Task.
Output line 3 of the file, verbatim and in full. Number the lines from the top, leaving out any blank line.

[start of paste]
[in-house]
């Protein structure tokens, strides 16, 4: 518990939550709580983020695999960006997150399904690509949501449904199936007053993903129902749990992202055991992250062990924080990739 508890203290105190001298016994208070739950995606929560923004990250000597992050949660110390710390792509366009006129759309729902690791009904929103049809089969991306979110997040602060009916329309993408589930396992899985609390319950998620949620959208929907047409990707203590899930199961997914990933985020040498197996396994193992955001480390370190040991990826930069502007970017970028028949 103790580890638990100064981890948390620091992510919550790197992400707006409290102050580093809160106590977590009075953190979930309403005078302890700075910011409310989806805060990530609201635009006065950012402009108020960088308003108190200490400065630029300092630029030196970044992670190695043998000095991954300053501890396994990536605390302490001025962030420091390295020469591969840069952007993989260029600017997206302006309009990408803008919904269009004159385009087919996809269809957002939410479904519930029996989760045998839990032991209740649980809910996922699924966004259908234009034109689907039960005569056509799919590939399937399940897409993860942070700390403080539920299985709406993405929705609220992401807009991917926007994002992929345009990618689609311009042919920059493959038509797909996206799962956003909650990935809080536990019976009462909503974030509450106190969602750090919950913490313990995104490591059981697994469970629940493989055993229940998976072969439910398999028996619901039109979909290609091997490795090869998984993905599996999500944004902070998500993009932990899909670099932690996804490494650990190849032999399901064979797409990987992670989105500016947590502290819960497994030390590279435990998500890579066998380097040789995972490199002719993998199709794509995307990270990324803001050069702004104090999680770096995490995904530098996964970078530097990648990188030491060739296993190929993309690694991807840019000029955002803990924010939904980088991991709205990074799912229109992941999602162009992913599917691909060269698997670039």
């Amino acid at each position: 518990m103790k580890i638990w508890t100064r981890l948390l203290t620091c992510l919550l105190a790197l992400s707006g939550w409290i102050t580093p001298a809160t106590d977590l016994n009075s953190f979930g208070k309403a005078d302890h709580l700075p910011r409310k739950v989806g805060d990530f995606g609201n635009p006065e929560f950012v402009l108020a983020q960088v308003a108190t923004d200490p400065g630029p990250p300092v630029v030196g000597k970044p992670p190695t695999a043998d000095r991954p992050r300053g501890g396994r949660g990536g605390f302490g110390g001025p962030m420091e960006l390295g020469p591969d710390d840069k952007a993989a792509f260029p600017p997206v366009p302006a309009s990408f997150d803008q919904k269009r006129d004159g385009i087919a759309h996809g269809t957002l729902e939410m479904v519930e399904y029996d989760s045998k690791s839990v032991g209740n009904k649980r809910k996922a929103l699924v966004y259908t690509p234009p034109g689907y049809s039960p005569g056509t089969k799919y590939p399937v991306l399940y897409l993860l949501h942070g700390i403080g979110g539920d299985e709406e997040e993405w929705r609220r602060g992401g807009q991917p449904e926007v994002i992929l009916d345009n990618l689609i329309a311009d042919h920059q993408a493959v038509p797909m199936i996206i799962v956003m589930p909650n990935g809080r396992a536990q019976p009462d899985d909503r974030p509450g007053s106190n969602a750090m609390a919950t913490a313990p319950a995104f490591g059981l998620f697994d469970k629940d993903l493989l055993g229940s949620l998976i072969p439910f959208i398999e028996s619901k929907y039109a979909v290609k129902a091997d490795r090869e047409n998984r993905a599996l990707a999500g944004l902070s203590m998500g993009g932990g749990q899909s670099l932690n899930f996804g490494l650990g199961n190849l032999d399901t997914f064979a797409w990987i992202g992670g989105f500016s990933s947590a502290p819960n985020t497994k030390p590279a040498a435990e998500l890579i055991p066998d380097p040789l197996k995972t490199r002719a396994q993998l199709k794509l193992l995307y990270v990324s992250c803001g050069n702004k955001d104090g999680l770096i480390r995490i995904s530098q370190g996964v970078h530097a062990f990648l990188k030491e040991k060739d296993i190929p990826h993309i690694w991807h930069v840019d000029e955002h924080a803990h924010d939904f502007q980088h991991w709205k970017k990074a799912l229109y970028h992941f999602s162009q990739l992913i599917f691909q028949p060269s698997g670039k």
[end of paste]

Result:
């Amino acid at each position: 518990m103790k580890i638990w508890t100064r981890l948390l203290t620091c992510l919550l105190a790197l992400s707006g939550w409290i102050t580093p001298a809160t106590d977590l016994n009075s953190f979930g208070k309403a005078d302890h709580l700075p910011r409310k739950v989806g805060d990530f995606g609201n635009p006065e929560f950012v402009l108020a983020q960088v308003a108190t923004d200490p400065g630029p990250p300092v630029v030196g000597k970044p992670p190695t695999a043998d000095r991954p992050r300053g501890g396994r949660g990536g605390f302490g110390g001025p962030m420091e960006l390295g020469p591969d710390d840069k952007a993989a792509f260029p600017p997206v366009p302006a309009s990408f997150d803008q919904k269009r006129d004159g385009i087919a759309h996809g269809t957002l729902e939410m479904v519930e399904y029996d989760s045998k690791s839990v032991g209740n009904k649980r809910k996922a929103l699924v966004y259908t690509p234009p034109g689907y049809s039960p005569g056509t089969k799919y590939p399937v991306l399940y897409l993860l949501h942070g700390i403080g979110g539920d299985e709406e997040e993405w929705r609220r602060g992401g807009q991917p449904e926007v994002i992929l009916d345009n990618l689609i329309a311009d042919h920059q993408a493959v038509p797909m199936i996206i799962v956003m589930p909650n990935g809080r396992a536990q019976p009462d899985d909503r974030p509450g007053s106190n969602a750090m609390a919950t913490a313990p319950a995104f490591g059981l998620f697994d469970k629940d993903l493989l055993g229940s949620l998976i072969p439910f959208i398999e028996s619901k929907y039109a979909v290609k129902a091997d490795r090869e047409n998984r993905a599996l990707a999500g944004l902070s203590m998500g993009g932990g749990q899909s670099l932690n899930f996804g490494l650990g199961n190849l032999d399901t997914f064979a797409w990987i992202g992670g989105f500016s990933s947590a502290p819960n985020t497994k030390p590279a040498a435990e998500l890579i055991p066998d380097p040789l197996k995972t490199r002719a396994q993998l199709k794509l193992l995307y990270v990324s992250c803001g050069n702004k955001d104090g999680l770096i480390r995490i995904s530098q370190g996964v970078h530097a062990f990648l990188k030491e040991k060739d296993i190929p990826h993309i690694w991807h930069v840019d000029e955002h924080a803990h924010d939904f502007q980088h991991w709205k970017k990074a799912l229109y970028h992941f999602s162009q990739l992913i599917f691909q028949p060269s698997g670039k």